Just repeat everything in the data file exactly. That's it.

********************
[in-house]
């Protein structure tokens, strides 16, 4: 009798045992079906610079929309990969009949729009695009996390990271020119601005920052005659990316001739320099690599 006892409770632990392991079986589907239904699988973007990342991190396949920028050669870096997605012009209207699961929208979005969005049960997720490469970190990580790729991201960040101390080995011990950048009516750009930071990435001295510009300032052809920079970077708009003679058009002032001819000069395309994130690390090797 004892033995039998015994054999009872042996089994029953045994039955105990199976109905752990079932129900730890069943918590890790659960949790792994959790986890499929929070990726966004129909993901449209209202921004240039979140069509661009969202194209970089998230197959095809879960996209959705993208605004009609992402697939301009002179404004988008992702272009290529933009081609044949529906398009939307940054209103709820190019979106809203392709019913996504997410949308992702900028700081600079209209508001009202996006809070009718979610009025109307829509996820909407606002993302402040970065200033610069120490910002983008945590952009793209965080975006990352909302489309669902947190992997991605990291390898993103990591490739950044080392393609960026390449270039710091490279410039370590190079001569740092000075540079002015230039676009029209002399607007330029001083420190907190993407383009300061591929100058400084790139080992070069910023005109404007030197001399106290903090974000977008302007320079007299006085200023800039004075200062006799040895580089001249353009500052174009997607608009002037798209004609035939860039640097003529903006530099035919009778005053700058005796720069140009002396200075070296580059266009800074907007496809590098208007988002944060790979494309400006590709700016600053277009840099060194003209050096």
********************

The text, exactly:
[in-house]
């Protein structure tokens, strides 16, 4: 009798045992079906610079929309990969009949729009695009996390990271020119601005920052005659990316001739320099690599 006892409770632990392991079986589907239904699988973007990342991190396949920028050669870096997605012009209207699961929208979005969005049960997720490469970190990580790729991201960040101390080995011990950048009516750009930071990435001295510009300032052809920079970077708009003679058009002032001819000069395309994130690390090797 004892033995039998015994054999009872042996089994029953045994039955105990199976109905752990079932129900730890069943918590890790659960949790792994959790986890499929929070990726966004129909993901449209209202921004240039979140069509661009969202194209970089998230197959095809879960996209959705993208605004009609992402697939301009002179404004988008992702272009290529933009081609044949529906398009939307940054209103709820190019979106809203392709019913996504997410949308992702900028700081600079209209508001009202996006809070009718979610009025109307829509996820909407606002993302402040970065200033610069120490910002983008945590952009793209965080975006990352909302489309669902947190992997991605990291390898993103990591490739950044080392393609960026390449270039710091490279410039370590190079001569740092000075540079002015230039676009029209002399607007330029001083420190907190993407383009300061591929100058400084790139080992070069910023005109404007030197001399106290903090974000977008302007320079007299006085200023800039004075200062006799040895580089001249353009500052174009997607608009002037798209004609035939860039640097003529903006530099035919009778005053700058005796720069140009002396200075070296580059266009800074907007496809590098208007988002944060790979494309400006590709700016600053277009840099060194003209050096």